You do not have to remain so, so, soooooo thoughtful that you never ever use expletives against actual fools. While you should not level them willy nilly, you should sometimes stand up for yourself. Get comfortable with whom you believe to be fools. Notice it. Examine it. Do not stay in the fools’ places with them.


If you were too, too, toooooo understanding in the first place, allow yourself to recover. Provide some self care instead of only care for others.


We can embrace lust, desire, and sparkles up the wazoo without becoming slaves to them and never noticing what kind of person with which kind of actions are beneath the surface.


It is ok to say so when you have a sword in your neck.


Sometimes, the really valid reason to be negative for a moment is that somebody has been a jerk to you.


Don’t beat yourself up. Notice whose bad decisions are making you sad and begin working to get away from them. Take a break from them and their poop.

We should sometimes have flowery, cheesy, genuine, sentimental self-care memes that a Second Wave lesbian would say over hot herbal tea:



And then don’t let somebody with more privilege than you use it against you. It’s ok to have memes that might get called out like Second Wave righteous anger. It’s still ok to notice gender inequality in self-care:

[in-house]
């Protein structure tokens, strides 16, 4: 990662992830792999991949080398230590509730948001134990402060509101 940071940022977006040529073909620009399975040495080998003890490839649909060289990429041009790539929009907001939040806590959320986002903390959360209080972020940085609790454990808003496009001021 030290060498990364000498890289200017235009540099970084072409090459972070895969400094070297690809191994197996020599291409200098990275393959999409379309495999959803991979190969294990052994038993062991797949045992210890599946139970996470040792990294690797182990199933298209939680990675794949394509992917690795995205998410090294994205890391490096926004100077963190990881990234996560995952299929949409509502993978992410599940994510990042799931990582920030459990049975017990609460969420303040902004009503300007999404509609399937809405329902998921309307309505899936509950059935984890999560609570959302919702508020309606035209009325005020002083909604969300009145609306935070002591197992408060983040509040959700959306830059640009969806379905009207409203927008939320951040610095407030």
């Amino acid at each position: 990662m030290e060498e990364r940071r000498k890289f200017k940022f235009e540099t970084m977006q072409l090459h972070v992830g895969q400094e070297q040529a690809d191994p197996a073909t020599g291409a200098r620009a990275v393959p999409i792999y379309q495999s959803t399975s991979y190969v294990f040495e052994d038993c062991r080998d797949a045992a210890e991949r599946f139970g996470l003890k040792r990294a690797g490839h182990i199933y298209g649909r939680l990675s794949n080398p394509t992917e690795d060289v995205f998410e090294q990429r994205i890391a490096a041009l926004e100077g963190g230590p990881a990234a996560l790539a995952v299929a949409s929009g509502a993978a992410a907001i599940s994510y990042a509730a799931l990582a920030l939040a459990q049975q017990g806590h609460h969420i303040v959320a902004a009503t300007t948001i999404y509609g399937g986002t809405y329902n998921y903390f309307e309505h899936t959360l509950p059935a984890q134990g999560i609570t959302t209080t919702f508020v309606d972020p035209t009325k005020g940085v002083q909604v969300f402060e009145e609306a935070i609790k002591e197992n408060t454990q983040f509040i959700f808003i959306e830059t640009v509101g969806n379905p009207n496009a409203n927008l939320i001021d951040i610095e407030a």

We should all follow this advice, not the advice of those who blast themselves in our faces:



No more keeping quiet on behalf of those who happen to not only be funny weirdos but who are also embarrassed by their drunken abuses. No more overlooking giant red flags when everyone is suspicious but is waiting for our either A.) justification and defense or B.) confirmation or announcement that someone has been awful to us. No more memes that ask us to fill our boxes with positivism and secrets. NO more cramming these things down our throats. Just endless memes about getting out of there and standing up for ourselves instead of others.

But really, just this comic. This is the best comic I have ever seen. Not just for illustrating the use of consent in sexual situations, but for all situations. If somebody in your life can’t follow these guidelines or quickly and easily be shown these guidelines for most topics, get the hell out of there.